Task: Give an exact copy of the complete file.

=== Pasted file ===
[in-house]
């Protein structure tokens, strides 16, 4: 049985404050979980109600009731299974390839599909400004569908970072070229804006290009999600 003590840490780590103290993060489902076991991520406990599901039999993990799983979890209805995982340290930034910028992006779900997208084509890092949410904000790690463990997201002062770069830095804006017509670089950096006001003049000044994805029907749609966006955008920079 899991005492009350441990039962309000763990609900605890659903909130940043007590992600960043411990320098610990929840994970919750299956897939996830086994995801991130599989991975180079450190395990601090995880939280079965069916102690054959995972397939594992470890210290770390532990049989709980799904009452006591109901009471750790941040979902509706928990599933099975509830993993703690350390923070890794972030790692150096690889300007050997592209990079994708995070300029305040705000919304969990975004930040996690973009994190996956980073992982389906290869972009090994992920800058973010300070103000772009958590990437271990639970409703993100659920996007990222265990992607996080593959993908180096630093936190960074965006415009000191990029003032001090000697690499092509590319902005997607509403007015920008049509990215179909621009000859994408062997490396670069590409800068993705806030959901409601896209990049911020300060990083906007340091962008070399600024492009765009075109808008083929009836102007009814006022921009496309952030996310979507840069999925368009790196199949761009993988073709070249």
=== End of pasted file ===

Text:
[in-house]
């Protein structure tokens, strides 16, 4: 049985404050979980109600009731299974390839599909400004569908970072070229804006290009999600 003590840490780590103290993060489902076991991520406990599901039999993990799983979890209805995982340290930034910028992006779900997208084509890092949410904000790690463990997201002062770069830095804006017509670089950096006001003049000044994805029907749609966006955008920079 899991005492009350441990039962309000763990609900605890659903909130940043007590992600960043411990320098610990929840994970919750299956897939996830086994995801991130599989991975180079450190395990601090995880939280079965069916102690054959995972397939594992470890210290770390532990049989709980799904009452006591109901009471750790941040979902509706928990599933099975509830993993703690350390923070890794972030790692150096690889300007050997592209990079994708995070300029305040705000919304969990975004930040996690973009994190996956980073992982389906290869972009090994992920800058973010300070103000772009958590990437271990639970409703993100659920996007990222265990992607996080593959993908180096630093936190960074965006415009000191990029003032001090000697690499092509590319902005997607509403007015920008049509990215179909621009000859994408062997490396670069590409800068993705806030959901409601896209990049911020300060990083906007340091962008070399600024492009765009075109808008083929009836102007009814006022921009496309952030996310979507840069999925368009790196199949761009993988073709070249």